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As always the road has twists and turns but the winter storm that's impacting the region this weekend is finally showing its hand. Snow is or will be falling in all but my far SE counties to start the day Saturday.

If you've been following along two big issues have been challenging regarding the system. One was the difference in track between the GFS and EURO. In the end, it appears to be a draw with the track ending up over NW Indiana. You can see the different solutions below going into Friday. The EURO on the left, the GFS on the right.

The other issue was models cranking out significant precipitation totals in the heart of the deformation zone (the snow band). Those high numbers yield high snow totals. It seems most forecasters were intimidated by the warm surface temperatures, warm ground temperatures and concerns about the timing of the transition from rain to snow. All very valid concerns.

That being the case, the NWS has limited headlines to just winter weather advisories. Those are mainly for my counties NE of the Quad Cities in EC Iowa and NW Illinois. That's where they believe the greatest chances for accumulations of 3-5 inches will be centered. It seems to me amounts will be higher further west into SE and EC Iowa.

As I've said for a couple of days now this is a tough call with track issues and mesoscale features which could kick in such as banding from convection or enhanced forcing and that could create a narrow band where amounts are locally higher. It's difficult and I have agonized hours over how to play it. The last thing I want to do is send out mixed messages with other sources but the last batch of models is doing the talking for me by showing these amounts by the time the snow ends Saturday. Take a look and I'll recap. First the hi-res models.


The 12k NAM

The 3k NAM

Now the deterministic runs of the EURO and GFS.



In general, evaporative has snow falling by 2:00am in most areas. After that, periods of heavy snow seems likely through the heart of my area centered in a 150 mile swath that runs northeast from the Quad Cities to Freeport and Janesville. I have seen evidence of banding and even some convective traits so very heavy snowfall rates could occur at times in localized spots.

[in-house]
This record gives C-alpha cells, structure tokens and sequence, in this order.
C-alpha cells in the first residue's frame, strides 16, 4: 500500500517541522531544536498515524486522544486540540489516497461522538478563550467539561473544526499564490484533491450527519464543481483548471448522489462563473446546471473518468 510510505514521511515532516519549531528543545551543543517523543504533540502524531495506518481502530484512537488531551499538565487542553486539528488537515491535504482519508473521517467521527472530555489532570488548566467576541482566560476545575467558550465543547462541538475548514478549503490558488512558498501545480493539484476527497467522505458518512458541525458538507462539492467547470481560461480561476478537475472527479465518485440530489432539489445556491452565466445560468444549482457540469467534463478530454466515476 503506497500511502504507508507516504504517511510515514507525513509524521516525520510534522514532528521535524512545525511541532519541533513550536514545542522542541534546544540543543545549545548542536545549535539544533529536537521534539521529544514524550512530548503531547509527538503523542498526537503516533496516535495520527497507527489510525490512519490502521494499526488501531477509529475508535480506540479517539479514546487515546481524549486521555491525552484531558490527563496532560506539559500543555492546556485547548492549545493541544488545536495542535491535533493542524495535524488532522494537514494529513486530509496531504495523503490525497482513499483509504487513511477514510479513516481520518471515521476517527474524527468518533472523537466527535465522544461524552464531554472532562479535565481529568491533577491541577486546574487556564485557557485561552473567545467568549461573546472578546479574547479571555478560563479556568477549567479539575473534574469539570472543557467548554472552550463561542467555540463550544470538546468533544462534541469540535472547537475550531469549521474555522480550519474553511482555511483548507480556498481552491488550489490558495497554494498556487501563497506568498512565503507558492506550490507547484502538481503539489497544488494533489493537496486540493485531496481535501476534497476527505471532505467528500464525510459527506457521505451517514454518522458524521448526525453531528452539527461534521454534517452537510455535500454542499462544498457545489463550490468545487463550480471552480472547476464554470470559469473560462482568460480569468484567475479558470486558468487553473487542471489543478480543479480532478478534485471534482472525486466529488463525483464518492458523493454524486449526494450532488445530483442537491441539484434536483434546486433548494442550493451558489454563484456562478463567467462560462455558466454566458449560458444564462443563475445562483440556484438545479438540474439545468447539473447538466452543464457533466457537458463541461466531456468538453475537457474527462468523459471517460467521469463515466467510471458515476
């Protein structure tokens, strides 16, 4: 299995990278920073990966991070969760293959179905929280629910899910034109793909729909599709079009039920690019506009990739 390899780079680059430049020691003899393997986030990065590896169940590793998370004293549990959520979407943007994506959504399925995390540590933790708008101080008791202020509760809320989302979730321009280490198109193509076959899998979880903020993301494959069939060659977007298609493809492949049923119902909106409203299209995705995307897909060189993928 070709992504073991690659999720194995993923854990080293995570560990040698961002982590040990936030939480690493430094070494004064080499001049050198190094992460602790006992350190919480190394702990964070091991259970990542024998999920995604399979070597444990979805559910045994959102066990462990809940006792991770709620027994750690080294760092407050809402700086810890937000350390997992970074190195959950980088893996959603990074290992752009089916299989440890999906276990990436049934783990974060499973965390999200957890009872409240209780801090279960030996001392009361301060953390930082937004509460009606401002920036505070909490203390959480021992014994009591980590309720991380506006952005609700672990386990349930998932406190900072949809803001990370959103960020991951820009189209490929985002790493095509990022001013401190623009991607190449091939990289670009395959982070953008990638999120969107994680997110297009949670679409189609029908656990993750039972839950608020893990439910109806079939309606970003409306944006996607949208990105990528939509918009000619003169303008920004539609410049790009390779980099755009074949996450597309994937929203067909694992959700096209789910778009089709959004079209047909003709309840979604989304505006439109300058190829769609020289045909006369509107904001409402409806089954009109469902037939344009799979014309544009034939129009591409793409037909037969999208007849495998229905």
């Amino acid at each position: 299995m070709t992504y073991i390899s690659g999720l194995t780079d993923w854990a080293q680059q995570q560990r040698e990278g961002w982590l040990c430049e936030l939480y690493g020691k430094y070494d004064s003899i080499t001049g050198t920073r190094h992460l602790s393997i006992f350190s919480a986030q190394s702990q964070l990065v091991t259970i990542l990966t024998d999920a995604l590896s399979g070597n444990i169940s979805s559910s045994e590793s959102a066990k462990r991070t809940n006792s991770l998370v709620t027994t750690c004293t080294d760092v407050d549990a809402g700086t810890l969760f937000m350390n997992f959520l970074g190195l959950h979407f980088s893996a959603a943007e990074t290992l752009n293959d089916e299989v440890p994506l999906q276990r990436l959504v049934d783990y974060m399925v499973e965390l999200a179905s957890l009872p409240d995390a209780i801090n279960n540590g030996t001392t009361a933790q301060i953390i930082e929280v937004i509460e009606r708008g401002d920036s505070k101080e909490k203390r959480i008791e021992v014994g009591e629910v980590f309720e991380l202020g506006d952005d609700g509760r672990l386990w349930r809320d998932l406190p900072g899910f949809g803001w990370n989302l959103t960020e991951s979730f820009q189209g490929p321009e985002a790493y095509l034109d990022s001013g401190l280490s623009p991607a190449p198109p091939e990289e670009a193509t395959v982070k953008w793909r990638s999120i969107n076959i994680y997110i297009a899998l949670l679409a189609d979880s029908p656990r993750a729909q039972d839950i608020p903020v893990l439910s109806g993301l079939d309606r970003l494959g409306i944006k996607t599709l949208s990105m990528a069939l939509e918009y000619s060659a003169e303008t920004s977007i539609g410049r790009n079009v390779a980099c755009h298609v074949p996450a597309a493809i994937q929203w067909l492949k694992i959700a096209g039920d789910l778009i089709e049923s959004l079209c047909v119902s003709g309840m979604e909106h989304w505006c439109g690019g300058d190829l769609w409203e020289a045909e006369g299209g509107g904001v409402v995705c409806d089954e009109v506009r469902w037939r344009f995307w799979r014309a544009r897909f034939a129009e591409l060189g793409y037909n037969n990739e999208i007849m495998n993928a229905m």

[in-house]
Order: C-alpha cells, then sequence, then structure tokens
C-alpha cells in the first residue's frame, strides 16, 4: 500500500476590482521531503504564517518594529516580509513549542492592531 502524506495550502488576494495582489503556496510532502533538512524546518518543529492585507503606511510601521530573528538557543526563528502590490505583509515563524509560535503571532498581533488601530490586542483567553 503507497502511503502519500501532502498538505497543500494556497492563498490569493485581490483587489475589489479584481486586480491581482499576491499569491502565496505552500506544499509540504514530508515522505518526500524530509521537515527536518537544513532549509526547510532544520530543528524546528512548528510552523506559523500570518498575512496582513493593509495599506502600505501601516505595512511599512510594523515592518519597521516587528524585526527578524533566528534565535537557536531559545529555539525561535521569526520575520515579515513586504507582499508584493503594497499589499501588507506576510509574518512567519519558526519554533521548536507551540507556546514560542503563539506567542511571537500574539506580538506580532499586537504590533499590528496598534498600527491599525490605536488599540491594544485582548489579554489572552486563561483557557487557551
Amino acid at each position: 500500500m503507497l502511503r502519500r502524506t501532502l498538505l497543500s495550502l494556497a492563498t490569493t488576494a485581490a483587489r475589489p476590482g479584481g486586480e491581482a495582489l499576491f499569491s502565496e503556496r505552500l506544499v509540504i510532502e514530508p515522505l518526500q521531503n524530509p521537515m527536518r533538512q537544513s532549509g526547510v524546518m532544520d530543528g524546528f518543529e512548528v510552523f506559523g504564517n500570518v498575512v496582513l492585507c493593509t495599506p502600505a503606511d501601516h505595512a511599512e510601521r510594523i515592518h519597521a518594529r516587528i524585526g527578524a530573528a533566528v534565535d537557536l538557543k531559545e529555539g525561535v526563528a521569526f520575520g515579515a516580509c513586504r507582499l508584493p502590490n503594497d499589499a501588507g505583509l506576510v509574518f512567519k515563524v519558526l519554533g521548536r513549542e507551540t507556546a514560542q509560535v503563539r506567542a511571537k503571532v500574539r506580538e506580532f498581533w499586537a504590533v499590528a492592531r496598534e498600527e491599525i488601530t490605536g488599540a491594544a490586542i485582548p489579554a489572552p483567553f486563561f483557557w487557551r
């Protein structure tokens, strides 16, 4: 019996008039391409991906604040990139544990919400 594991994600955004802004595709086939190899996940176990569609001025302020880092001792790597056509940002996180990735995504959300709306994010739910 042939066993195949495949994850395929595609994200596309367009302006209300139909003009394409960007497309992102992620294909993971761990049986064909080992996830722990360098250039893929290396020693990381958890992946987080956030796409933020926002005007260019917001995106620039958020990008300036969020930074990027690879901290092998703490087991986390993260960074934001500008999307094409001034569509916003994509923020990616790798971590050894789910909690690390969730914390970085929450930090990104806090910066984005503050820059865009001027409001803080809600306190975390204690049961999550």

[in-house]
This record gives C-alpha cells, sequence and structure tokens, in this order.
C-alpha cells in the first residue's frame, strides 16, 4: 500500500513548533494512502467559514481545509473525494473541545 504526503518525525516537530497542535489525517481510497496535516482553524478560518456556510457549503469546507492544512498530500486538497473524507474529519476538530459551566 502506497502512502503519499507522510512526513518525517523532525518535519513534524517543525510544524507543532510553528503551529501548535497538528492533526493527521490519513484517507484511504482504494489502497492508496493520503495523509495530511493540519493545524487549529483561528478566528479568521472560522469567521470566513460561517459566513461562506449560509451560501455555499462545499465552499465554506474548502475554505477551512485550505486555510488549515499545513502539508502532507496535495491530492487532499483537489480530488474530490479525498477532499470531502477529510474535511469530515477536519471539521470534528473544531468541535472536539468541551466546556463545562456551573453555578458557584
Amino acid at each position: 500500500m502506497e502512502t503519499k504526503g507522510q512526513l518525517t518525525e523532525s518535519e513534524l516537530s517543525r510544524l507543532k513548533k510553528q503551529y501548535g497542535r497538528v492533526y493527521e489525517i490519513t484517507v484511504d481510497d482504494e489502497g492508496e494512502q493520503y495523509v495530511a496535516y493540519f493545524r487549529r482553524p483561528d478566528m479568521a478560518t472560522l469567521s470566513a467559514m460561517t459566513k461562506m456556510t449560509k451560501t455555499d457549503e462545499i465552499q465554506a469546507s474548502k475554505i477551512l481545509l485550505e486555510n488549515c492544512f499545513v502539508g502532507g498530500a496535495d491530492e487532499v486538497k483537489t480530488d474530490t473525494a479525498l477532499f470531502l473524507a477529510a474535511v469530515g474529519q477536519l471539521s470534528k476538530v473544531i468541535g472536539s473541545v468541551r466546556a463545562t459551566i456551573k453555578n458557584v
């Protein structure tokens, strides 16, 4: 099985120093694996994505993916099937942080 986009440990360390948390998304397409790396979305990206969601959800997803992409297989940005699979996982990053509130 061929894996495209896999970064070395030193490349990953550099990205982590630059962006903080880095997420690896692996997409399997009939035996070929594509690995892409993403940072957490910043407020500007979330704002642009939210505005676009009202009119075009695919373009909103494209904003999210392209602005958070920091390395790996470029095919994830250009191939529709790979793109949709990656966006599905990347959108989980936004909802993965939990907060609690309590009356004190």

When you have multiple models solidly showing 4-8" totals (locally higher) I think you have to pull the trigger and I personally feel that the storm ends up producing a band of 5 to perhaps 8+ inches from roughly the Quad Cities northeast. The only thing that could keep amounts lower is if the transition from rain to snow is slower than anticipated, which does not seem to be the case. Amounts will be lower over the far NW and especially as you go further to the SE of the Quad Cities where a dry slot is involved. It's the middle that is under the gun. That area will likely see travel issues early Saturday with low visibilities in heavy snow, gusty winds, and slushy roads.

As I write this rain is or has changed to snow as it spreads NE. It will end in most areas by mid to late Saturday morning. The satellite shows a healthy looking well ventilated storm with a developing deformation band.

I'm out on a limb with my heavier snow forecast on this storm and of course I humbly admit I could be wrong, but at least I'm willing to stick my neck out when the evidence is strong. Time will tell. If nothing else, right or wrong, I've worked my tail off to figure this thing out.

Last thing before I go. There is also the chance of more snow in the area Sunday, especially in the northern third of my area. Some light accumulations have been indicated but we'll get through this system before we travel that road. Roll weather...TS


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